- 11-month-old Molly is New Zealand's unofficial World Cup mascot
- Molly is the daughter of team doctor, Alyse Cameron
- Full of personality, Molly has been with the Football Ferns for the past five months
By Brendan Bradford with New Zealand
The most popular member of the Football Ferns’ touring party won’t remember any of what happens at the FIFA Women’s World Cup™ this month and she can’t kick a football yet.
In fact, she’s only just started walking.
But Molly, the 11-month-old daughter of the side’s doctor Alyse Cameron, is arguably the most important member of the squad.
Described as the glue that holds the side together, the bubbly baby took her first steps in Le Havre earlier this week and has been in camp since the squad assembled in the US a month ago.
“This is her third tour so far so she’s a pretty seasoned little traveller,” Cameron told FIFA.
“She’s got more stamps on her passport than I did by the time I was 30.”
It might not be the most common set-up but for coach Tom Sermanni, having Molly along for the tournament was a no-brainer.
“For me it’s just natural – it’s the modern-day workplace,” said Sermanni.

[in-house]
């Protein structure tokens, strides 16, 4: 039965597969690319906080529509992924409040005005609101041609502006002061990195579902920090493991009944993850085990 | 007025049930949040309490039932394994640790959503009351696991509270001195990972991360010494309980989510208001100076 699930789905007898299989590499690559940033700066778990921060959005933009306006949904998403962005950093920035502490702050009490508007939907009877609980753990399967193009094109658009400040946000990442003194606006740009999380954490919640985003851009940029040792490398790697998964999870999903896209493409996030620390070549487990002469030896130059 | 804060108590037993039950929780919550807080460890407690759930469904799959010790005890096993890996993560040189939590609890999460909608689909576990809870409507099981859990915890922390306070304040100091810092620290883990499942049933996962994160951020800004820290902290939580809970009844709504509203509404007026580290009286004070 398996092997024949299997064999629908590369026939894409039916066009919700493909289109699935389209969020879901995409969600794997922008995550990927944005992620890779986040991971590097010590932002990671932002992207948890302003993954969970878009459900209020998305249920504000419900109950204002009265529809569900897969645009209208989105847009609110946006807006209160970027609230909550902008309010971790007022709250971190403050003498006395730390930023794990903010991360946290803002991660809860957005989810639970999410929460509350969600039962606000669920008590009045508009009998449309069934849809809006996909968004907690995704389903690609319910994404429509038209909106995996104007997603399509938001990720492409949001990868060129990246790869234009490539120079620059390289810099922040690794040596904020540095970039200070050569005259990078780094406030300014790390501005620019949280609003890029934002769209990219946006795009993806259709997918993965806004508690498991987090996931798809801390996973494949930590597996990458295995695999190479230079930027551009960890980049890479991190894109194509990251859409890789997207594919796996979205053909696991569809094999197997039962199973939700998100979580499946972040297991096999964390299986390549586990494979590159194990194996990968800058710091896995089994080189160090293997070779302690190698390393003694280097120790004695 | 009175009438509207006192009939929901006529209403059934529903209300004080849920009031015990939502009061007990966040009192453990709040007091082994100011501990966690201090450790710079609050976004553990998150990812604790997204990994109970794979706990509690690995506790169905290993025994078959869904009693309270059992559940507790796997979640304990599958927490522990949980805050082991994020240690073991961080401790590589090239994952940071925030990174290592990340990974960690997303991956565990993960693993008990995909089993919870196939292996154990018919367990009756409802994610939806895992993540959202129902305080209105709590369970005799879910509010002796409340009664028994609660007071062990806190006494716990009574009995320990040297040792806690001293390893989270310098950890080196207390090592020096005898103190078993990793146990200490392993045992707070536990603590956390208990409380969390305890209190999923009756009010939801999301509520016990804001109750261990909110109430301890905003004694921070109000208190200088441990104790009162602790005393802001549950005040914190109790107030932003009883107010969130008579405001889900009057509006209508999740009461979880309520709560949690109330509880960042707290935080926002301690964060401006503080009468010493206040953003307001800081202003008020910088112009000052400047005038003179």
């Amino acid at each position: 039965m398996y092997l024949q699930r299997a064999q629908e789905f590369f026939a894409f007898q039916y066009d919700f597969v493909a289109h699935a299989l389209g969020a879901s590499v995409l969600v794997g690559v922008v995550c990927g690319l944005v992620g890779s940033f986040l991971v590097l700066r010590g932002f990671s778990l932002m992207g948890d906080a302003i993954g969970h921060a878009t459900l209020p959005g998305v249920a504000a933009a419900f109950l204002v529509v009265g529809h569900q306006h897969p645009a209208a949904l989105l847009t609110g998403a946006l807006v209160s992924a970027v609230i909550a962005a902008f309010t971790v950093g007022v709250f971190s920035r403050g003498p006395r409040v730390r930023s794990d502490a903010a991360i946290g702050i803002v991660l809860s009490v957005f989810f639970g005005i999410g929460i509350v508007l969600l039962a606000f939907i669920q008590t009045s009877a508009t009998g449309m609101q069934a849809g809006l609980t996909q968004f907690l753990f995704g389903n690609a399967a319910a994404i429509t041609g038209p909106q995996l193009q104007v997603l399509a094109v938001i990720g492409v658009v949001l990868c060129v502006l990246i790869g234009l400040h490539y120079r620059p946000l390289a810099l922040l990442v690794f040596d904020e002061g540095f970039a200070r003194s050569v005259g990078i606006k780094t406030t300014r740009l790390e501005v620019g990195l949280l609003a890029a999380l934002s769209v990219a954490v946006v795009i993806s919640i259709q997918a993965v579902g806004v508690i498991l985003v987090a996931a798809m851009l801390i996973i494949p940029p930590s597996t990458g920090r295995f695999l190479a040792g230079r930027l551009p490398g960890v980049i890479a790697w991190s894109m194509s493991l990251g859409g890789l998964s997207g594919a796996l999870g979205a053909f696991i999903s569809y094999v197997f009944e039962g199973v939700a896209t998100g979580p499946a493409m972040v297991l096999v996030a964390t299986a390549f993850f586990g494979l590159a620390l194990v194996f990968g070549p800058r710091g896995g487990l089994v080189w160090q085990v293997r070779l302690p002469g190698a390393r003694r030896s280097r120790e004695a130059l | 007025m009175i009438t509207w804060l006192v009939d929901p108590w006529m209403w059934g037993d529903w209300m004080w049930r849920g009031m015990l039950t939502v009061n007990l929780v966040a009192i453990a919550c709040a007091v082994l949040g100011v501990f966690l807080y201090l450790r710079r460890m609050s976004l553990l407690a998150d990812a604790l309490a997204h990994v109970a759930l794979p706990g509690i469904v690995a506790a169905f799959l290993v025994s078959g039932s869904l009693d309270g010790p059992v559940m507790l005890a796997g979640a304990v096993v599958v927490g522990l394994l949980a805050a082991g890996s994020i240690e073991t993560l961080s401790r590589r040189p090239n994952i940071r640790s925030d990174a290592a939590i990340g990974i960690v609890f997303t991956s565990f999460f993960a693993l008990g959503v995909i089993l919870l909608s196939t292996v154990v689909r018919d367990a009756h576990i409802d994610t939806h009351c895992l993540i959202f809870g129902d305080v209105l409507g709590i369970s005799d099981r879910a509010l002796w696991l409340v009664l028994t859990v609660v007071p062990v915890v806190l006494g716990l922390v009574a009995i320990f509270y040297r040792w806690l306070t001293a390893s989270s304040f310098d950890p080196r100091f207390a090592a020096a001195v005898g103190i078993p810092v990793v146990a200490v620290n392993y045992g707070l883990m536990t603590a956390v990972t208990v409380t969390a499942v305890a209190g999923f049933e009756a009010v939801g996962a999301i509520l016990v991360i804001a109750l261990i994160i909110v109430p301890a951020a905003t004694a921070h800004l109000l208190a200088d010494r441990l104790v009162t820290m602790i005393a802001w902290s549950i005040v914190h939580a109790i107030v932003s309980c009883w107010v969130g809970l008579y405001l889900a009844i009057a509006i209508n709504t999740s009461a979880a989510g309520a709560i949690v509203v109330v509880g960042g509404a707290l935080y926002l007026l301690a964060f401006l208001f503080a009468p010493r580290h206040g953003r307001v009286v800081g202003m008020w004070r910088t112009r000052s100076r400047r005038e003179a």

“We’ve got a fantastic doctor and the fact that she’s willing to take her young one around the world for us is a huge bonus. There’s so many pluses about it.”
It helps that Molly is one of the most laid-back babies you’ll ever meet but Cameron is mindful that the team has a job to do first and foremost.
“She has blown me away with how well she’s gone with everything: from the long-haul flights to the bus trips,” Cameron said.
“In saying that, she’s got 23 babysitters out here as well. They all dote after her and have loved having her around.
“I’m lucky that the girls have been so accepting but I do try and keep it at a minimum. She’s just there for breakfast and lunch, that’s generally when they see her. Gamedays I keep her well away but when she is there, you do see her lift the girls – they just love it.”
Football Ferns veteran Annalie Longo agrees, saying that having Molly around is a great distraction from the pressures of professional football.
“It’s pretty special: you can just switch off and forget about football and the stress of the high-performance environment,” Longo said.
“She’s a breath of fresh air and that smile when you walk in and see her is nice.”
Cameron, Sermanni and Longo all give credit to the New Zealand Football Federation for allowing Molly to go on tour, with the coach marvelling at how fast she’s developing.
“It’s amazing to see her grow from the baby that couldn’t do anything in New Caledonia six months ago, to somebody who’s walking and interacting,” Sermanni said.
“Even over the last four weeks, I’ve found it fascinating the growth and development and the way that she picks things up.
“It’s just been great.”